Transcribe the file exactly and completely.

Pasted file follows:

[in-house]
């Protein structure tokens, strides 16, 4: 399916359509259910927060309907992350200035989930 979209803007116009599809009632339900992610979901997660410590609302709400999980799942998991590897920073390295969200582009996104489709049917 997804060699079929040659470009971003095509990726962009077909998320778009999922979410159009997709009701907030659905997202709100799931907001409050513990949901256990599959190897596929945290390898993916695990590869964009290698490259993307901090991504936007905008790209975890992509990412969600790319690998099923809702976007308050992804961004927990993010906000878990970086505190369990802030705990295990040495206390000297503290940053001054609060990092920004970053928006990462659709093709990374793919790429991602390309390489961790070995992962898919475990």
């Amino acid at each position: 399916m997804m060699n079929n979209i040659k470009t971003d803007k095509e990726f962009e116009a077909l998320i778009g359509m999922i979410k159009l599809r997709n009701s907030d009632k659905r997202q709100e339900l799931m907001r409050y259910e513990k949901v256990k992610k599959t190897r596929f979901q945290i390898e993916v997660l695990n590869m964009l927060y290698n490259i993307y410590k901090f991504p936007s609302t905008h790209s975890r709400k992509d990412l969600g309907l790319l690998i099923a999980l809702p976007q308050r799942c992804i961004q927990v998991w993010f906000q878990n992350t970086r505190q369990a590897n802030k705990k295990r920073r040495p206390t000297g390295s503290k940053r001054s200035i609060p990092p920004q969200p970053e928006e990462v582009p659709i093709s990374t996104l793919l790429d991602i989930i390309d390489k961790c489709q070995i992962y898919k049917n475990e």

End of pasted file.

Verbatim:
[in-house]
């Protein structure tokens, strides 16, 4: 399916359509259910927060309907992350200035989930 979209803007116009599809009632339900992610979901997660410590609302709400999980799942998991590897920073390295969200582009996104489709049917 997804060699079929040659470009971003095509990726962009077909998320778009999922979410159009997709009701907030659905997202709100799931907001409050513990949901256990599959190897596929945290390898993916695990590869964009290698490259993307901090991504936007905008790209975890992509990412969600790319690998099923809702976007308050992804961004927990993010906000878990970086505190369990802030705990295990040495206390000297503290940053001054609060990092920004970053928006990462659709093709990374793919790429991602390309390489961790070995992962898919475990």
């Amino acid at each position: 399916m997804m060699n079929n979209i040659k470009t971003d803007k095509e990726f962009e116009a077909l998320i778009g359509m999922i979410k159009l599809r997709n009701s907030d009632k659905r997202q709100e339900l799931m907001r409050y259910e513990k949901v256990k992610k599959t190897r596929f979901q945290i390898e993916v997660l695990n590869m964009l927060y290698n490259i993307y410590k901090f991504p936007s609302t905008h790209s975890r709400k992509d990412l969600g309907l790319l690998i099923a999980l809702p976007q308050r799942c992804i961004q927990v998991w993010f906000q878990n992350t970086r505190q369990a590897n802030k705990k295990r920073r040495p206390t000297g390295s503290k940053r001054s200035i609060p990092p920004q969200p970053e928006e990462v582009p659709i093709s990374t996104l793919l790429d991602i989930i390309d390489k961790c489709q070995i992962y898919k049917n475990e």